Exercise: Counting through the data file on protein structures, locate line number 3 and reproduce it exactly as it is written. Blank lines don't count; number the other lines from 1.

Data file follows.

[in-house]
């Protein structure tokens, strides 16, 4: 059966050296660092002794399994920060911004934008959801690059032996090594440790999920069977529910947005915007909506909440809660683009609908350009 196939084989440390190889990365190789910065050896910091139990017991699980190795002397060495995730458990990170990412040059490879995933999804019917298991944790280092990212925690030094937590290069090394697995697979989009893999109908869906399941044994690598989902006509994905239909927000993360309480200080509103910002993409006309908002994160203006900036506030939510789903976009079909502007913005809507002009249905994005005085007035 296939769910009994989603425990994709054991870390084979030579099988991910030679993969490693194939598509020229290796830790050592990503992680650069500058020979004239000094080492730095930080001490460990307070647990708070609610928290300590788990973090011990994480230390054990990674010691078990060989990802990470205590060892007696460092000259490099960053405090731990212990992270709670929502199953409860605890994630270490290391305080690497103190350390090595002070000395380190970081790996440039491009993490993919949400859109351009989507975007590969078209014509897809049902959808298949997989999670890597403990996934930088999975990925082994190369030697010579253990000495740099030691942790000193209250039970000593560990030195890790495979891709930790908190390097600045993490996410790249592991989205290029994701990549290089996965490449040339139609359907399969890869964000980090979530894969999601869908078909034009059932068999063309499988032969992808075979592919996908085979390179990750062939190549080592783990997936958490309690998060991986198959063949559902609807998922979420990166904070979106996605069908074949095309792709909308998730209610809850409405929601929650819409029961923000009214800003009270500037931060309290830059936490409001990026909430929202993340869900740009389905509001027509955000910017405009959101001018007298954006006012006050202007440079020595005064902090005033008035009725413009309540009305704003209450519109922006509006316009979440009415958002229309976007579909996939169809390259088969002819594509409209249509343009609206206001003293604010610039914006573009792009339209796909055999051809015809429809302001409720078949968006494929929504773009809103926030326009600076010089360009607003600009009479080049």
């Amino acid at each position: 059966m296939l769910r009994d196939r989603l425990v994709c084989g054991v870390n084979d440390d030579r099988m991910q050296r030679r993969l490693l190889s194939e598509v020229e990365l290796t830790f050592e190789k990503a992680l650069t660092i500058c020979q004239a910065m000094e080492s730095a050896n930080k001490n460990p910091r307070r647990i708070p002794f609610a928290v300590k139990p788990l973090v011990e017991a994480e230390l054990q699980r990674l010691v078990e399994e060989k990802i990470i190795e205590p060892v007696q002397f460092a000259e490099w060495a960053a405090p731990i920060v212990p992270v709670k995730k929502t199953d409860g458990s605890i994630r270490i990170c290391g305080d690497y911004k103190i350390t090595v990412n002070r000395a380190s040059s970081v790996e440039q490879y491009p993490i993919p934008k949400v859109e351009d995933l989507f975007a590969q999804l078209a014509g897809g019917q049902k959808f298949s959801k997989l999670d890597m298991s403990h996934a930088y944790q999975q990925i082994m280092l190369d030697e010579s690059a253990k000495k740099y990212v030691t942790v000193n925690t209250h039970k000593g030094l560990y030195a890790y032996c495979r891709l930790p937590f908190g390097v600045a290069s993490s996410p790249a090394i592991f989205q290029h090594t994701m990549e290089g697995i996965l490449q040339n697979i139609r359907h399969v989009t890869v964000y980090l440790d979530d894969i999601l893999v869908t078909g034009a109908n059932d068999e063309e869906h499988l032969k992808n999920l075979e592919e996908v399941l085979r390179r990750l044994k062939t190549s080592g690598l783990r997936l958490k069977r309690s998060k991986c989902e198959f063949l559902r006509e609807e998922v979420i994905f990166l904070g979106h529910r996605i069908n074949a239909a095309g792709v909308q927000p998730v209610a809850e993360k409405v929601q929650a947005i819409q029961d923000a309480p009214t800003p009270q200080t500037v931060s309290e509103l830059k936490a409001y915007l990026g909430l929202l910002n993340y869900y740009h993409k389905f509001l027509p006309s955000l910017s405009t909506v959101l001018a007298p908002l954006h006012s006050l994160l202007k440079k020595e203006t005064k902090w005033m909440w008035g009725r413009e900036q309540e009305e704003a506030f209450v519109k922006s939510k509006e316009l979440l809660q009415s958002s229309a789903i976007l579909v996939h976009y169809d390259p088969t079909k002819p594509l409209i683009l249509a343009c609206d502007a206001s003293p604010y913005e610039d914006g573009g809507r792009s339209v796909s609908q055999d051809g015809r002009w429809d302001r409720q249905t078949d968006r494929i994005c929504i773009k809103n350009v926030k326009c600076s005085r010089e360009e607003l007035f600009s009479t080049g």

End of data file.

């Amino acid at each position: 059966m296939l769910r009994d196939r989603l425990v994709c084989g054991v870390n084979d440390d030579r099988m991910q050296r030679r993969l490693l190889s194939e598509v020229e990365l290796t830790f050592e190789k990503a992680l650069t660092i500058c020979q004239a910065m000094e080492s730095a050896n930080k001490n460990p910091r307070r647990i708070p002794f609610a928290v300590k139990p788990l973090v011990e017991a994480e230390l054990q699980r990674l010691v078990e399994e060989k990802i990470i190795e205590p060892v007696q002397f460092a000259e490099w060495a960053a405090p731990i920060v212990p992270v709670k995730k929502t199953d409860g458990s605890i994630r270490i990170c290391g305080d690497y911004k103190i350390t090595v990412n002070r000395a380190s040059s970081v790996e440039q490879y491009p993490i993919p934008k949400v859109e351009d995933l989507f975007a590969q999804l078209a014509g897809g019917q049902k959808f298949s959801k997989l999670d890597m298991s403990h996934a930088y944790q999975q990925i082994m280092l190369d030697e010579s690059a253990k000495k740099y990212v030691t942790v000193n925690t209250h039970k000593g030094l560990y030195a890790y032996c495979r891709l930790p937590f908190g390097v600045a290069s993490s996410p790249a090394i592991f989205q290029h090594t994701m990549e290089g697995i996965l490449q040339n697979i139609r359907h399969v989009t890869v964000y980090l440790d979530d894969i999601l893999v869908t078909g034009a109908n059932d068999e063309e869906h499988l032969k992808n999920l075979e592919e996908v399941l085979r390179r990750l044994k062939t190549s080592g690598l783990r997936l958490k069977r309690s998060k991986c989902e198959f063949l559902r006509e609807e998922v979420i994905f990166l904070g979106h529910r996605i069908n074949a239909a095309g792709v909308q927000p998730v209610a809850e993360k409405v929601q929650a947005i819409q029961d923000a309480p009214t800003p009270q200080t500037v931060s309290e509103l830059k936490a409001y915007l990026g909430l929202l910002n993340y869900y740009h993409k389905f509001l027509p006309s955000l910017s405009t909506v959101l001018a007298p908002l954006h006012s006050l994160l202007k440079k020595e203006t005064k902090w005033m909440w008035g009725r413009e900036q309540e009305e704003a506030f209450v519109k922006s939510k509006e316009l979440l809660q009415s958002s229309a789903i976007l579909v996939h976009y169809d390259p088969t079909k002819p594509l409209i683009l249509a343009c609206d502007a206001s003293p604010y913005e610039d914006g573009g809507r792009s339209v796909s609908q055999d051809g015809r002009w429809d302001r409720q249905t078949d968006r494929i994005c929504i773009k809103n350009v926030k326009c600076s005085r010089e360009e607003l007035f600009s009479t080049g």